After the Taoiseach's comments about hospitality not returning until mid-summer, Trevor O'Shea noted that he was not hopeful about festivals and events returning in the coming months.
"Mid-summer could mean anything from the start of June to the end of July," he stated. "If they're that negative about hospitality, which did open last summer, and had a framework to operate under, then where does that leave things like festivals, events or sports?"
However, O'Shea saw the news about the roadmap for reopening the live entertainment industry in the UK as a glimmer of hope on the horizon. "But," he added, "the big issue here is vaccinations."
"Boris can say what he said, and can have a roadmap, because they've nearly vaccinated a third of the population," he said, before voicing his frustrations over the vaccine distribution programme in Ireland.
Indeed, the vaccine programme in Ireland has been widely criticised – with former minister Dara Calleary and other Fianna Fáil TDs reportedly among those who have expressed their concerns about the alarmingly slow pace of the roll-out. Last week, the HSE failed to reach its commitment of 100,000 administered vaccines, falling short by 18,157 doses. The shortfall has been blamed on delays in the delivery of AstraZeneca vaccines.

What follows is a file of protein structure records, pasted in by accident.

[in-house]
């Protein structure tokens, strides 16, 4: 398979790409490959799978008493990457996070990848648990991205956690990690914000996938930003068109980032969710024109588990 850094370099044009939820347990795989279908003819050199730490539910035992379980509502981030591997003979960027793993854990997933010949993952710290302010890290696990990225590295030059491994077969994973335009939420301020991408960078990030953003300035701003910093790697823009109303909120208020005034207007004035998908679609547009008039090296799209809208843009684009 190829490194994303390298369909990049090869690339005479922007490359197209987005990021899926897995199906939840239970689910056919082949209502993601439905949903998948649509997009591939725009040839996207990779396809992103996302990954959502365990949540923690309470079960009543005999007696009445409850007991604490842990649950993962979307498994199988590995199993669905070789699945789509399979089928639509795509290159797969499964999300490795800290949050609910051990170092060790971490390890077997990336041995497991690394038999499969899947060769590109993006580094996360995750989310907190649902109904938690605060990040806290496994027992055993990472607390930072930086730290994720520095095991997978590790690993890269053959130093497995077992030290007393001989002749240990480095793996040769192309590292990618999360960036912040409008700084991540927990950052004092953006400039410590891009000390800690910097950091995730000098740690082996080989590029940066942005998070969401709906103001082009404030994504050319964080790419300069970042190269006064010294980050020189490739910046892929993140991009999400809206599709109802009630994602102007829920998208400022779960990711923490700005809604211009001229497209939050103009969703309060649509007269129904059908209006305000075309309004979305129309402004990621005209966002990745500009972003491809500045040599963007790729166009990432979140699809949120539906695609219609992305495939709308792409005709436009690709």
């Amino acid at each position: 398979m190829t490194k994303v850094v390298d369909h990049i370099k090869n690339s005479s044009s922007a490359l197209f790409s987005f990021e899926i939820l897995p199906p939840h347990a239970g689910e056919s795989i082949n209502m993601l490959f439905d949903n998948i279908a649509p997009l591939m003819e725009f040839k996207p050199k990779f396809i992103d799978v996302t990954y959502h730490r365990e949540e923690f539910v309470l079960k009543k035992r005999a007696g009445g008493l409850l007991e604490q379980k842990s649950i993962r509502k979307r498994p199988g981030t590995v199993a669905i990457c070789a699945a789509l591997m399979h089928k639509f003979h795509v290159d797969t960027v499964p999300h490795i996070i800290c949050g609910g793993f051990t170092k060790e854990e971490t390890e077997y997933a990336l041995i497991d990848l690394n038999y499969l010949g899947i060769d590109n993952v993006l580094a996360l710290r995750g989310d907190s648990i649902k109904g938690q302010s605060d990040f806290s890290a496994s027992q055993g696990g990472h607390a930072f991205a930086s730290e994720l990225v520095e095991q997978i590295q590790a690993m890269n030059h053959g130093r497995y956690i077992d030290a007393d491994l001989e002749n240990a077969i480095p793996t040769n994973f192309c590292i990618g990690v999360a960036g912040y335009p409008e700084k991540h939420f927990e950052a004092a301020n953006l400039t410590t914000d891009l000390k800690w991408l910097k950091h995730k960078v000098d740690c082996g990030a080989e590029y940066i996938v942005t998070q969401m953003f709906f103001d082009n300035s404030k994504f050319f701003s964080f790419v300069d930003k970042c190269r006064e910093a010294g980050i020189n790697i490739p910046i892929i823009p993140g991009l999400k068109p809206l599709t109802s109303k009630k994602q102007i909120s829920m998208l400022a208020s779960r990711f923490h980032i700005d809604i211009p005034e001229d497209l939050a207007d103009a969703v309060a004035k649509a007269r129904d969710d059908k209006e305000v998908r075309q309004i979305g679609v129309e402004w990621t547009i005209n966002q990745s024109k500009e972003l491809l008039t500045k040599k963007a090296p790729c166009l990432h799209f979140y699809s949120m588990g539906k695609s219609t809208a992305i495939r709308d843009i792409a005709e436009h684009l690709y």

Speaking at a Fine Gael parliamentary party meeting this week, the Tánaiste Leo Varadkar has said that he expects over 80% of the population will be offered their first dose of the vaccine by the end of June – and hopes that the country can do better than the September vaccination target.
"Whether we open slowly, or at a different speed, like the UK – as long as we don't close down again, that's my main thing," says O'Shea. "As long as we can move forward in a positive direction, that's really all that we'd be looking for."
Doherty concluded that a decision about the future of summer festivals in Ireland must be made sooner rather than later.
"There is a restart delay here," he explained. "If we're given the go-ahead, it's going to take 16 weeks for events over 5,000 – which are highly unlikely. But aside from that, anything that involves an outdoor situation involves an awful lot of planning. We can't just turn it around in three weeks. All the musical acts have to be taken into consideration as well. The end of March is D-Day for us. We need decisions made in the next two to three weeks. That's the reality."
In New York, meanwhile, the governor, Andrew M. Cuomo, has announced that venues will be allowed to reopen at 33% capacity from April 2. Indoor events will be limited to 100 people capacity, while outdoor events will be allowed to have 200 attendees. If the venues are able to carry out tests on their attendees, the capacity will be increased to 150 people indoors, and 500 outdoors.